Franklin D. Roosevelt defeated incumbent Republican President Herbert Hoover in a national landslide in 1932. His victory was due to the enthusiastic support of people around the country who took part in the Roosevelt Caravan. People from all walks of life worked hard campaigning for change during a perilous time in our nation. An era similar to what the U.S. is currently experiencing with the economy teetering due to the Covid-19 pandemic. In 1932 the country was also in the midst of the Great Depression. New Mexico was suffering with the rest of the region in what became known as the Dust Bowl era.
Reaching Out in Rural New Mexico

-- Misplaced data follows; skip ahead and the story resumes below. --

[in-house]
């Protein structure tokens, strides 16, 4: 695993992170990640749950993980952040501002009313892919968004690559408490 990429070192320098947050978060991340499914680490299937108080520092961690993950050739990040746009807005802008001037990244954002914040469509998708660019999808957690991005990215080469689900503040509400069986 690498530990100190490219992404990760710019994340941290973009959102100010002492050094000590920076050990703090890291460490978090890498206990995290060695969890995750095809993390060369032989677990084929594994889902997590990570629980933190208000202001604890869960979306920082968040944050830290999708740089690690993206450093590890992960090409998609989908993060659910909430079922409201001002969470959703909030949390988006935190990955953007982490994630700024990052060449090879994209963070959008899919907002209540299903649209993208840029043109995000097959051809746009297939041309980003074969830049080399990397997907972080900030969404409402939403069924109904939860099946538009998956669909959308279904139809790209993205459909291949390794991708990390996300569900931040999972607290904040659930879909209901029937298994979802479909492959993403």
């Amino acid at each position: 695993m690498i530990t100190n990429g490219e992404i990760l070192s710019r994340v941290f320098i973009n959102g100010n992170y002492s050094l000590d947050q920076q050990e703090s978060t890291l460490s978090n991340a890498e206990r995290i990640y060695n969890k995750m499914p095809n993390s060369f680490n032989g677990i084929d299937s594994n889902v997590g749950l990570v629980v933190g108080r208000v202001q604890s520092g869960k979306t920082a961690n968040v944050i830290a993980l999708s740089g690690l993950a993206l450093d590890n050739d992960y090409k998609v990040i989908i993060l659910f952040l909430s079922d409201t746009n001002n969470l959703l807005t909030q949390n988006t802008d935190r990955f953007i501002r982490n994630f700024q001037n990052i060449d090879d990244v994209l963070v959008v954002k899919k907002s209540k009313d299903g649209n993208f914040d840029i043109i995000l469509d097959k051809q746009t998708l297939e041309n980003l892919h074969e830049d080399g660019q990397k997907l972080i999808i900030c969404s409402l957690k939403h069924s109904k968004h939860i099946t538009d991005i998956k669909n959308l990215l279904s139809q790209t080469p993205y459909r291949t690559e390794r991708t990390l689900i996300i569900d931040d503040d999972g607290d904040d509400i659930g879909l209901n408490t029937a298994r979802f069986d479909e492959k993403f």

Sen. Dennis Chavez (1888–1962) touted by area newspapers as the greatest born New Mexican living or dead. In reality, he was a political powerhouse and a tough, seasoned veteran of the state’s turbulent political wars. In 1935, the New Mexico electorate sent him to the Senate where he resumed the role of Sen. Bronson Cutting after his death in a plane crash. During his 27 years in office one of his many accomplishments was helping to pass legislation establishing the Pan American Highway. In 1932 he traveled throughout the villages and towns of New Mexico campaigning for President Franklin D. Roosevelt. His statue is one of two from New Mexico on display in the National Statuary Hall in Washington, D.C.